I could be projecting here, but it seems to me that 2-year colleges are getting a lot more media attention these days. The coverage brings bad news or good news by the day, depending on how you see the role of higher ed in America.
On the worrying side of things for me is a growing conservative enthusiasm for sub-baccalaureate education. These are voices that tell us that “too many” people are going to college these days…these students are apparently wasting their own time and money, and tax dollars that go to colleges and universities, since they are destined to become blue-collar or service workers unlikely to “make use” of costly bachelor’s degrees.
When I first heard Charles Murray’s claims along these lines a couple of years ago (particularly a talk called “Education Myths,” hosted by the Cato Institute), I blanched but figured he was just going about his usual essentialist and terribly elitist business (after all, in The Bell Curve he and Richard Herrnstein famously made this kind of deeply discriminatory argument many times over).
But other voices are now joining Murray’s. The New York Times offered us “Plan B: Skip College” by Jacques Steinberg yesterday, about educators and analysts who share Murray’s distaste for the expenditure of higher-ed resources on citizens they deem to be lesser lights.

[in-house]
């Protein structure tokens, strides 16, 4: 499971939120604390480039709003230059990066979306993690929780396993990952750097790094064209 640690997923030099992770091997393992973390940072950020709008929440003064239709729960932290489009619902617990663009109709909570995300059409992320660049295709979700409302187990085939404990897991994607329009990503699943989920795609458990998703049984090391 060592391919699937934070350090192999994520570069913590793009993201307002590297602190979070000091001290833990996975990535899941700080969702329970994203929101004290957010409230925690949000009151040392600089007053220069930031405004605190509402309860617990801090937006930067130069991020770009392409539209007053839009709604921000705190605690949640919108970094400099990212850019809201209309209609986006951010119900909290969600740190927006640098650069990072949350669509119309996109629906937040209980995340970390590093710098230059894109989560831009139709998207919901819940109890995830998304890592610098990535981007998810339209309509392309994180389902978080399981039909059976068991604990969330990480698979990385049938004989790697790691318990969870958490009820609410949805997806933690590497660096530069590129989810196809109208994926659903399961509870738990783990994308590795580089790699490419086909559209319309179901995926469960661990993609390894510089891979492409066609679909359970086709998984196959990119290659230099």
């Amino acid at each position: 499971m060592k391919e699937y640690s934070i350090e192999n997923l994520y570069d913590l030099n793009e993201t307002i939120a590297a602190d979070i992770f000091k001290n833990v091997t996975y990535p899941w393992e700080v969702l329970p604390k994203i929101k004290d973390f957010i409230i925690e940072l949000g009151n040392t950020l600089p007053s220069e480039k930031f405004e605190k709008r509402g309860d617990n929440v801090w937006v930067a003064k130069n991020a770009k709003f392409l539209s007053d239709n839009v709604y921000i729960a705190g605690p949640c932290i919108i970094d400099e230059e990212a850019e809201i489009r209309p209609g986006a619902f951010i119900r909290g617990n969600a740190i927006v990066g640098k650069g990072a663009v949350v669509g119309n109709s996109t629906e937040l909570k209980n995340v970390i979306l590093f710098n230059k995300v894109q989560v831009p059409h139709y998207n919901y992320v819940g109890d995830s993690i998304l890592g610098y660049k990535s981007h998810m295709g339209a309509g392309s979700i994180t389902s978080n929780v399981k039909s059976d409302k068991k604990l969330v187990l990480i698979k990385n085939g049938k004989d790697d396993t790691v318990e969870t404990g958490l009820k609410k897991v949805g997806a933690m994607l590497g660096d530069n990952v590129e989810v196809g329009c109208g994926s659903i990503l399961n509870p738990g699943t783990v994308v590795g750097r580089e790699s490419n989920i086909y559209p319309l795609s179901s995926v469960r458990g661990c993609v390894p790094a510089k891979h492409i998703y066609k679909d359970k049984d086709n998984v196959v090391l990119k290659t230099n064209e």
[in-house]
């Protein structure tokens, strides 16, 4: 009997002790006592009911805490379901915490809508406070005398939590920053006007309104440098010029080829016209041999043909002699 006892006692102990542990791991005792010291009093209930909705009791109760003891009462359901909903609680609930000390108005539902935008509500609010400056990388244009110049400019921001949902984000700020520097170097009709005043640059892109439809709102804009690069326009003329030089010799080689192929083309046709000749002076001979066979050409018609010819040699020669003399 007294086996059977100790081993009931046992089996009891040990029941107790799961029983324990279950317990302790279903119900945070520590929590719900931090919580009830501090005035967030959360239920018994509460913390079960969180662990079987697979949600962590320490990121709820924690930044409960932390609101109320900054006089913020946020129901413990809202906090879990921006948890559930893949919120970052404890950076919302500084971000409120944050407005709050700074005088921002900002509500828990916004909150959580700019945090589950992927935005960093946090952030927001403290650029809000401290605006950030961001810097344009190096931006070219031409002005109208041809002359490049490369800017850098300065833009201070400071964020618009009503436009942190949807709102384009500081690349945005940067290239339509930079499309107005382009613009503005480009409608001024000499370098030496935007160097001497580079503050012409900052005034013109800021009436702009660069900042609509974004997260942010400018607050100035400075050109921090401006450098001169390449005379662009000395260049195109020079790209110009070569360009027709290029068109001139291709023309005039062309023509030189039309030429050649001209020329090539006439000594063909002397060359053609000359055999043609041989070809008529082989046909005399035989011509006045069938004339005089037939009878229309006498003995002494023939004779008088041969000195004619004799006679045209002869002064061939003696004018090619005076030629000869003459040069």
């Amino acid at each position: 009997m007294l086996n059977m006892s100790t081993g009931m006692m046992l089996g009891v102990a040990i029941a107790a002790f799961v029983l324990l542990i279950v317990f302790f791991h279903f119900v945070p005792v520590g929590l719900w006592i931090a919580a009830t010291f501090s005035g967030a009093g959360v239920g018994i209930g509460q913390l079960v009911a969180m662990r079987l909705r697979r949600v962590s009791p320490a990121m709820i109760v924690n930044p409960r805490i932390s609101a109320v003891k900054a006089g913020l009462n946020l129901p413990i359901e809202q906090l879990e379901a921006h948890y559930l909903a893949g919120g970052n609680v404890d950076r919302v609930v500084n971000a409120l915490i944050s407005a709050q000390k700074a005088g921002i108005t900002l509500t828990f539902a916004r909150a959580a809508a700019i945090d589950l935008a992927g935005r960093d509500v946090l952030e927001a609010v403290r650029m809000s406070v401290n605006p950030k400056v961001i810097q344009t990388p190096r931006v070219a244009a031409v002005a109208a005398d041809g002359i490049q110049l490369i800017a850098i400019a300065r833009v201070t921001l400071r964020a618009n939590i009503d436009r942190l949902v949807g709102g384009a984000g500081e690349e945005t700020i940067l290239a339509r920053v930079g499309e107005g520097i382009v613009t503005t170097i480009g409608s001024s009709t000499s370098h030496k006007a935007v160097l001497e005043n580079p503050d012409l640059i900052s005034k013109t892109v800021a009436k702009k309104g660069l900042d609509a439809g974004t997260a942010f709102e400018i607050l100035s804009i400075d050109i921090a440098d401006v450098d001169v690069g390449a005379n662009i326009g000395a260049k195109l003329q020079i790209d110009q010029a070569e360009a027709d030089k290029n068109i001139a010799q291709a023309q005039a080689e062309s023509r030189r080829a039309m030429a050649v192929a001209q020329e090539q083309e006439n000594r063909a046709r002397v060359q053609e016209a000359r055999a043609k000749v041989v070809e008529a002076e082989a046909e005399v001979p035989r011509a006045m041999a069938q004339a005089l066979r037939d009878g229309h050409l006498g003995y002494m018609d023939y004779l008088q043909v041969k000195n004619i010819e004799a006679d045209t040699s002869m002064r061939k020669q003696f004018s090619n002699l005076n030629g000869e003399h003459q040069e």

Apparently, we can predict that certain folks won’t get much out of a university education, even before they enroll, and we should stop them in their tracks. Plus, America ostensibly needs workers with the less sophisticated, pared down skill sets that efficiently designed, short, vocational training courses of study might provide…Now that’s a nation aiming high!
Steinberg’s piece did acknowledge that those making such arguments are “touching a third rail of the education system” (a choice of words that unfortunately makes anyone who disagrees with the conservatives sound dangerous and shocking, but still…). The real good news is that innovative educators are today creating community colleges programs motivated precisely by inclusion. InsideHigherEd.com offers us “Taking the Long View,” by David Moltz, describing transfer-oriented technical programs at 2-year colleges.
I am quoted in that piece, but the valuable lessons it holds are provided by faculty and administrators from Greenfield Community College, in Massachusetts. That school aims to maximize, not minimize, students’ prospects in technical occupations, by gearing them almost exclusively towards preparation for transfer to 4-year engineering programs.
Requiring more courses, instructors and facilities, this is a more costly route, indeed, than limiting opportunities of certain demographic groups to trades training or terminal sub-baccalaureate curricula. But only in a very short-term fiscal sense. Simply put, transfer-focused agendas at community colleges promise America a workforce of greater productive potential, not to mention diversity, than we have ever achieved in this country.
Alas, now back to the bad news: Inside Higher Ed reports this morning that community colleges are facing severe cuts in state and local funding, perhaps an unsurprising byproduct of federal reductions in support for education and other public services in recent years. Many of the functions for community colleges that Obama himself has endorsed, for drawing larger numbers of Americans into higher ed and improving workforce preparedness, it is clear, are going to have a harder time than ever sustaining themselves.